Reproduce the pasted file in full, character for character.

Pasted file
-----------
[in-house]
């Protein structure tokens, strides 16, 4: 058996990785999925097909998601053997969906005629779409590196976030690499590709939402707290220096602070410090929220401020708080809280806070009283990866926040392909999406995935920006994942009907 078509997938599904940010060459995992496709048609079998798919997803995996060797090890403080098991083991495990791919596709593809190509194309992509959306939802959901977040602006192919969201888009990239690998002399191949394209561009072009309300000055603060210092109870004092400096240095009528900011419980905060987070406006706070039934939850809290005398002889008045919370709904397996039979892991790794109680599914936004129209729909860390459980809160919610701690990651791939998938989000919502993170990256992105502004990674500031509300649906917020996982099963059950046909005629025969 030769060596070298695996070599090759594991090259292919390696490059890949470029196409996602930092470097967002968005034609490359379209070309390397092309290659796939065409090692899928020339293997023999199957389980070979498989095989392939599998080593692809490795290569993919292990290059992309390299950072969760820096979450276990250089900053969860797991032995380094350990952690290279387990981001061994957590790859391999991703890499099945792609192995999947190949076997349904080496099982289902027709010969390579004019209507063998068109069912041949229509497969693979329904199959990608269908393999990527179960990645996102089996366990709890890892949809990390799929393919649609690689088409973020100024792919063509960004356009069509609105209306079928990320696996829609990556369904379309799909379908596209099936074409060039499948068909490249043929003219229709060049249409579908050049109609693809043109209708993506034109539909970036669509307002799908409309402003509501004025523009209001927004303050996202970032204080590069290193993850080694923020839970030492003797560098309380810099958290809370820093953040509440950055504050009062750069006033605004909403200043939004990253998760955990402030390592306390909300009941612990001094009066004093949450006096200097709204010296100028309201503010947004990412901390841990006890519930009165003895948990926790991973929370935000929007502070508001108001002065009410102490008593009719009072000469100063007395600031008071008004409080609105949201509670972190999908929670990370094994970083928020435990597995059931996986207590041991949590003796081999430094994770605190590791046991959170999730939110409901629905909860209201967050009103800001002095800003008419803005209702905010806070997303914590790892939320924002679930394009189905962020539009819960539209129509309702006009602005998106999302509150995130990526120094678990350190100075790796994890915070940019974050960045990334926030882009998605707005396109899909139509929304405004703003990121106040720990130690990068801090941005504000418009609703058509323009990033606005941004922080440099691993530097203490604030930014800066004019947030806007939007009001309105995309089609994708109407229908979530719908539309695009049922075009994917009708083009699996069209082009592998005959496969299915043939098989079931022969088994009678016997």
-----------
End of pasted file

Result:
[in-house]
């Protein structure tokens, strides 16, 4: 058996990785999925097909998601053997969906005629779409590196976030690499590709939402707290220096602070410090929220401020708080809280806070009283990866926040392909999406995935920006994942009907 078509997938599904940010060459995992496709048609079998798919997803995996060797090890403080098991083991495990791919596709593809190509194309992509959306939802959901977040602006192919969201888009990239690998002399191949394209561009072009309300000055603060210092109870004092400096240095009528900011419980905060987070406006706070039934939850809290005398002889008045919370709904397996039979892991790794109680599914936004129209729909860390459980809160919610701690990651791939998938989000919502993170990256992105502004990674500031509300649906917020996982099963059950046909005629025969 030769060596070298695996070599090759594991090259292919390696490059890949470029196409996602930092470097967002968005034609490359379209070309390397092309290659796939065409090692899928020339293997023999199957389980070979498989095989392939599998080593692809490795290569993919292990290059992309390299950072969760820096979450276990250089900053969860797991032995380094350990952690290279387990981001061994957590790859391999991703890499099945792609192995999947190949076997349904080496099982289902027709010969390579004019209507063998068109069912041949229509497969693979329904199959990608269908393999990527179960990645996102089996366990709890890892949809990390799929393919649609690689088409973020100024792919063509960004356009069509609105209306079928990320696996829609990556369904379309799909379908596209099936074409060039499948068909490249043929003219229709060049249409579908050049109609693809043109209708993506034109539909970036669509307002799908409309402003509501004025523009209001927004303050996202970032204080590069290193993850080694923020839970030492003797560098309380810099958290809370820093953040509440950055504050009062750069006033605004909403200043939004990253998760955990402030390592306390909300009941612990001094009066004093949450006096200097709204010296100028309201503010947004990412901390841990006890519930009165003895948990926790991973929370935000929007502070508001108001002065009410102490008593009719009072000469100063007395600031008071008004409080609105949201509670972190999908929670990370094994970083928020435990597995059931996986207590041991949590003796081999430094994770605190590791046991959170999730939110409901629905909860209201967050009103800001002095800003008419803005209702905010806070997303914590790892939320924002679930394009189905962020539009819960539209129509309702006009602005998106999302509150995130990526120094678990350190100075790796994890915070940019974050960045990334926030882009998605707005396109899909139509929304405004703003990121106040720990130690990068801090941005504000418009609703058509323009990033606005941004922080440099691993530097203490604030930014800066004019947030806007939007009001309105995309089609994708109407229908979530719908539309695009049922075009994917009708083009699996069209082009592998005959496969299915043939098989079931022969088994009678016997």